Back in the heat of August, on Ellen’s birthday, Margaret promised to cook a dinner built around the Brunello di Montalcino we had recently brought home from Zachy’s. But first the weather had to turn. Ellen was fine with that. Time shifting birthdays must be commonplace for summer babies, otherwise when would they ever get to blow out the candles with their friends? Last night, a cool October evening, we sat down to Ellen’s birthday dinner.
Brunello di Montalcino is among Italy’s finest wines. When the 1963 Italian DOC (denominazione di origine controllata) laws went into effect, a more stringent designation, DOCG (“G” for garantita), was also enacted, but it took 17 years before the first one was named: Brunello di Montalcino from Tuscany. Piedmont’s Barolo and Barbaresco were second and third.
Margaret and I first drank Brunello in San Gimignano in 1988, during our first trip to Europe with Emily. We drank a 1982 from Il Poggione. Later, Margaret introduced Ellen to Brunello, during their girls’ night out at Au Grenier. The now defunct Au Grenier was a second floor bistro on Broadway at 112th St., with a wine list more suited for a downtown clientele. Year after year, the Brunellos were offered at the same low price, until Margaret and Ellen scoped them out and drank them up, every one.
We bought last night’s Brunello, a 2004 Il Poggione, on futures. Buying futures is a transaction you conduct with a reputable wine merchant, whereby you pay today for future delivery. Our 4 bottles of Brunello arrived in about 6 months; we bought a case of 2009 Chateau Picque Caillou that won’t arrive until the fall of 2012.
Margaret planned a meal of roasted autumn vegetables, wild rice, tapenade pizza, salad, cheese, and, for the carnivores, a flank steak. For dessert she baked apple turnovers.
We needed a second wine, for which I had a fine candidate. Readers of this blog will recognize “September Wines, Red.” This wine, like Margaret’s invitation to dinner, had been hostage to the weather. It was a 2004 Chateau Redortier Beaumes-de-Venise, a Côtes du Rhône blend, from a maker also active in Chateauneuf-du-Pape.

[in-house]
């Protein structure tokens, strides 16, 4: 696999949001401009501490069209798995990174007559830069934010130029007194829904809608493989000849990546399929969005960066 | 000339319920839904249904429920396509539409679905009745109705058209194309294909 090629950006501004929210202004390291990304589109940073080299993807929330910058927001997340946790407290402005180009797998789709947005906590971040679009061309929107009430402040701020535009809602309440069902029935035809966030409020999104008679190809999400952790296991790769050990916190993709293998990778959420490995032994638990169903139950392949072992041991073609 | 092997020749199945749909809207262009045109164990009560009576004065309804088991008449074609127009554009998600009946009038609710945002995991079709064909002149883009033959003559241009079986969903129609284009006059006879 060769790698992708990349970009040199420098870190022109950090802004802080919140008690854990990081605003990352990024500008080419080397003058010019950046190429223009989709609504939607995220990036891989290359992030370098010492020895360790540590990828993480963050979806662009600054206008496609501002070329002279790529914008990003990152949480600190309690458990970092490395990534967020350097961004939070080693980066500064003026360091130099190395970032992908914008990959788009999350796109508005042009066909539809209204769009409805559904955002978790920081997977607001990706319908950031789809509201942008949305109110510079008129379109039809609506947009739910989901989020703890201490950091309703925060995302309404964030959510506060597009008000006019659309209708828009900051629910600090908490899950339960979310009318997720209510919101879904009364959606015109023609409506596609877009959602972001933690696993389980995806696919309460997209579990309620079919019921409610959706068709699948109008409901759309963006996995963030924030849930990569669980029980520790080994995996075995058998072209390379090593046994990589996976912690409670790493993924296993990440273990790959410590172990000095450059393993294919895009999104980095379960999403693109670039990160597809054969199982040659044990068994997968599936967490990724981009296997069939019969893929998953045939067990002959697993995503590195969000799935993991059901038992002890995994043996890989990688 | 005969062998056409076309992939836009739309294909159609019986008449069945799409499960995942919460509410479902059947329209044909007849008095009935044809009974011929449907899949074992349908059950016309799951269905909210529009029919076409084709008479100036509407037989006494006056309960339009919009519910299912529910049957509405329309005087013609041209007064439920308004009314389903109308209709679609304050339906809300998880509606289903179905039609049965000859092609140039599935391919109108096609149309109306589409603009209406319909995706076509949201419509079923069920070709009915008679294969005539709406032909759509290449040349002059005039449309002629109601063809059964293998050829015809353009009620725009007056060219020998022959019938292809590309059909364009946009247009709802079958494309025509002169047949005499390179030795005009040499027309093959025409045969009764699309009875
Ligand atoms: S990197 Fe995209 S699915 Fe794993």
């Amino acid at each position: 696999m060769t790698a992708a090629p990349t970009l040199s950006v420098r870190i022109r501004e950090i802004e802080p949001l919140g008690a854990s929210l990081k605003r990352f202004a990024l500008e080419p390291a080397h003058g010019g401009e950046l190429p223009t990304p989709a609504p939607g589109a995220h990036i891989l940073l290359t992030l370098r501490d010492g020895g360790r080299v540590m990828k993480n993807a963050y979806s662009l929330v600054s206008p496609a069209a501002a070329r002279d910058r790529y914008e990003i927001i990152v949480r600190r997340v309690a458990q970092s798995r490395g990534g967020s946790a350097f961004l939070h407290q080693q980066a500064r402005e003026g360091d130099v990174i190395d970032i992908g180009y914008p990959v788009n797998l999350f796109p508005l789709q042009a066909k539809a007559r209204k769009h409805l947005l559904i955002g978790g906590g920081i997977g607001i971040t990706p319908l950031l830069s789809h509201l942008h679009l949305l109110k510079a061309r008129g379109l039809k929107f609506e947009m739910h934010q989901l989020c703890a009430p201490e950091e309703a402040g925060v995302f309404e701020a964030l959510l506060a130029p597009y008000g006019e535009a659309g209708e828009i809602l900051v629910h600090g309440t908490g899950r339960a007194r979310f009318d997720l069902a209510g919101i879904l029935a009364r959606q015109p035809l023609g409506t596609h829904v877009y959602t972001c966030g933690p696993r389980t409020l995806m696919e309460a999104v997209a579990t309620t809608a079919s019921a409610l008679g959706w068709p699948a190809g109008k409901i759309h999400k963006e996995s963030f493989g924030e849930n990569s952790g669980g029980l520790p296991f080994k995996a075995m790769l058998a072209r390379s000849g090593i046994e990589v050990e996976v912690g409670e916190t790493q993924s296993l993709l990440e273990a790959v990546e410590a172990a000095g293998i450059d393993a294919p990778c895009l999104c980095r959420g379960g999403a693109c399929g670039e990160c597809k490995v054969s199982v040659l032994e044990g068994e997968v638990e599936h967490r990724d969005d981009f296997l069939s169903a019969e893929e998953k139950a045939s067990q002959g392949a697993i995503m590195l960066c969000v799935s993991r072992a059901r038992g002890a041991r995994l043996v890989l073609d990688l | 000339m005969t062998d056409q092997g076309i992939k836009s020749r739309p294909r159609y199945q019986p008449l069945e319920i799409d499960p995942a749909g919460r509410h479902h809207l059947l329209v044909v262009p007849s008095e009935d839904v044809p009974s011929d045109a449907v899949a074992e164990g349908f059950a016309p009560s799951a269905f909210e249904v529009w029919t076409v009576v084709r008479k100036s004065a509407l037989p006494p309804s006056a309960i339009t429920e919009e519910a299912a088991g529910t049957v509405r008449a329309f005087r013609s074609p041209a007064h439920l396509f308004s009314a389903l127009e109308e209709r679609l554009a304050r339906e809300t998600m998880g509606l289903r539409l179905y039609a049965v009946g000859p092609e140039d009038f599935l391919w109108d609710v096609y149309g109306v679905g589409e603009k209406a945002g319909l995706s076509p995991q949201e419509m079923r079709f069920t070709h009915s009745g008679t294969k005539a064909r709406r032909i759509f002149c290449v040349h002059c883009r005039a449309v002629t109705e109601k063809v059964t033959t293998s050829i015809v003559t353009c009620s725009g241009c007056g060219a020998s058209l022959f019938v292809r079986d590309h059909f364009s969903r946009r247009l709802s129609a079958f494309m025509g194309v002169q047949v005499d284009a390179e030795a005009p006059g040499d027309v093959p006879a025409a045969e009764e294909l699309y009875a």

Oh, and I also had a great choice for a dessert wine. On a different trip to Europe, in the fall of 2003, Margaret and I bought 3 half bottles of Eiswein in Rüdesheim on the Rhine, from a man who may have been the winemaker. They were quite expensive, about €20 per, but far less expensive than if purchased in the US. We had one left, and it was reaching the end of its shelf life in our closet. From Weingut Dorwagen, 2002 Scheurebe Eiswein.
Now all we needed was a starter. Martin Bros. provided the answer. In the back of the store are the champagnes. You will find a small number of household names, like Veuve Cliquot and Piper Heidseck, but mostly there are grower champagnes, those one-off, quirky bottles with the tiny “RM” on the label. Margaret read the reviews on the web, and selected a premier cru brut champagne from J. Lassalle.
On Saturday I put the eiswein and champagne in the fridge, lined up the reds on the dining room table. On Sunday we did our shopping and planned our meal prep attack. Yesterday we cooked, baked, cleaned, polished, bathed, set the table, arranged the flowers.
The anticipation is making me giddy.